Because it "is an extraordinary and drastic remedy," Munaf v. Geren, 128 S.Ct. 2207, 2219 (2008) (citation omitted), an injunction "should not be granted unless the movant, by a clear showing, carries the burden of persuasion." Mazurek v. Armstrong, 520 U.S. 968, 972 (1997) (citation omitted). If a plaintiff fails to meet its burden on any of the four requirements for injunctive relief, its request must be denied. Winter, 129 S.Ct. at 376 (denying motion for injunctive relief based on the public interest and balance of hardship factors alone, where court assumed a likelihood of success on the merits of NEPA claims and irreparable injury to endangered species).

B. Stays Pending Appeal

While stays pending appeal and injunctions pending appeal are distinct, Nken v. Holder, 129 S.Ct. 1749, 1758 (2009), they involve substantially the same judicial inquiry. Id. at 1761 (citing Winter, 129 S.Ct. 376-77). In determining whether a stay is appropriate, a court should consider: "(1) whether the stay applicant has made a strong showing that he is likely to succeed on the merits; (2) whether the applicant will be irreparably injured absent a stay; (3) whether issuance of the stay will substantially injure the other parties interested in the proceeding; and (4) where the public interest lies." Hilton v. Braunskill, 481 U.S. 770, 776 (1987). "A stay is an 'intrusion into the ordinary processes of administration and judicial review,' and accordingly 'is not a matter of right, even if irreparable injury might otherwise result to the appellant.'" Nken, 129 S.Ct. at 1757 (citations omitted). "The party requesting a stay bears the burden of showing that the circumstances justify an exercise of that discretion." Id. at 1761.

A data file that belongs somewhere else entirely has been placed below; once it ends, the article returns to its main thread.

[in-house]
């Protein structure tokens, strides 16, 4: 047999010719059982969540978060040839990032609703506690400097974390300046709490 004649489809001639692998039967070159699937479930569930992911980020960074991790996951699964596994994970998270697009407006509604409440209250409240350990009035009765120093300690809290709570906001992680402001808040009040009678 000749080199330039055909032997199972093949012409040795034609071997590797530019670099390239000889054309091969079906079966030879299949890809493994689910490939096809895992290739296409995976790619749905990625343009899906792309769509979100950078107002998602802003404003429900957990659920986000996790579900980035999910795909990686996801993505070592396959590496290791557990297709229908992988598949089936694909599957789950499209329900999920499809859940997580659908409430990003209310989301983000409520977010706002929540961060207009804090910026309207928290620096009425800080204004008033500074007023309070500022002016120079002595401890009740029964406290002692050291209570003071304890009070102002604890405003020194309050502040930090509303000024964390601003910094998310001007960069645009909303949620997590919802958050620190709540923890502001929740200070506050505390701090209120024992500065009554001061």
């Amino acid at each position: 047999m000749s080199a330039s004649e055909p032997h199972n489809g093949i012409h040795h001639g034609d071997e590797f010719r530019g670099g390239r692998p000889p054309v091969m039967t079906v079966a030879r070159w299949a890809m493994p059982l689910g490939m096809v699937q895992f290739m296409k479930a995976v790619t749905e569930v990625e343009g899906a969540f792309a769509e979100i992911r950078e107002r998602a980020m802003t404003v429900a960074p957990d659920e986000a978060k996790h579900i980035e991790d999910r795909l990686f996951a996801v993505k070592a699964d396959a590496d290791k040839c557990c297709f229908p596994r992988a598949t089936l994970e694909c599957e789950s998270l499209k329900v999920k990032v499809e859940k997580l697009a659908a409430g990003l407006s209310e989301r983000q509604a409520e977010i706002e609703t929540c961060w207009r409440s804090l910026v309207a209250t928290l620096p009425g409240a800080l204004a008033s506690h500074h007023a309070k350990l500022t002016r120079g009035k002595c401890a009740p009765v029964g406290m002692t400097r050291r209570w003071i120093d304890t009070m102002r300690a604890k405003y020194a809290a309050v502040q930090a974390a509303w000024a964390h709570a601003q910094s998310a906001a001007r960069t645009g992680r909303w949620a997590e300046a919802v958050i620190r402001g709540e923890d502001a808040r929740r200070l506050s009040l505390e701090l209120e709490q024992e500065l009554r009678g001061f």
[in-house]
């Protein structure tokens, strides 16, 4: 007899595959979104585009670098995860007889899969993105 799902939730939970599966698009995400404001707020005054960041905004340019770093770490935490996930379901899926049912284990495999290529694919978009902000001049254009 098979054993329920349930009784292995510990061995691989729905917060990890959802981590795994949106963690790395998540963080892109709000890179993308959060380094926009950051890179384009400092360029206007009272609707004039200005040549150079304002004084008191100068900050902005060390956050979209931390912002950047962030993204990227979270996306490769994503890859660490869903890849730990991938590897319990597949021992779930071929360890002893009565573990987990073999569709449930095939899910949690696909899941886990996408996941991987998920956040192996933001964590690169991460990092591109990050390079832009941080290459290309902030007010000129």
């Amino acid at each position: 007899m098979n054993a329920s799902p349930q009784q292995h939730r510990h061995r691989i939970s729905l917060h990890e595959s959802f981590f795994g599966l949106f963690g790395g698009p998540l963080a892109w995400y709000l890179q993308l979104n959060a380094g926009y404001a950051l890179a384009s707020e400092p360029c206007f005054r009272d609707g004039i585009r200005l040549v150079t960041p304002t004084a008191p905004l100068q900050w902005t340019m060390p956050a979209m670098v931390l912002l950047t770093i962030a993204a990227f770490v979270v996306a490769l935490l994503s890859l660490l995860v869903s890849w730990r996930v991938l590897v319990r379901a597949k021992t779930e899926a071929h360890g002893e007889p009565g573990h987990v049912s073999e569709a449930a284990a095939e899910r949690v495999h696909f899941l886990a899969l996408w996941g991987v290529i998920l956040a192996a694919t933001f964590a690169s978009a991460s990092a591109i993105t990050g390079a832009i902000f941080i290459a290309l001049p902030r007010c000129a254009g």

ANALYSIS

Plaintiffs ask this Court to enjoin the Forest Service from implementing any timber harvest projects inconsistent with the 2001 Framework pending appeal. Plaintiffs further request a stay of the Forest Service's obligation to prepare a SEIS pending appeal. As set forth below, Plaintiffs' first request is denied.

This Court has previously considered the merits of Plaintiffs' challenge and weighed the harms of imposing the injunctive relief they now seek. There is no basis for the Court to reconsider its prior conclusions at this time. Defendants do not oppose Plaintiffs' second request. Because Plaintiffs' appeal could ultimately alter the scope of the SEIS to be prepared by the Forest Service, this Court agrees that it makes sense to stay the Forest Service's obligation until the outcome of the appeal is known.

I. PLAINTIFS ARE NOT ENTITLED TO AN INJUNCTION PENDING APPEAL

A. Plaintiffs Have Not Demonstrated a Likelihood of Success on the Merits of their Appeal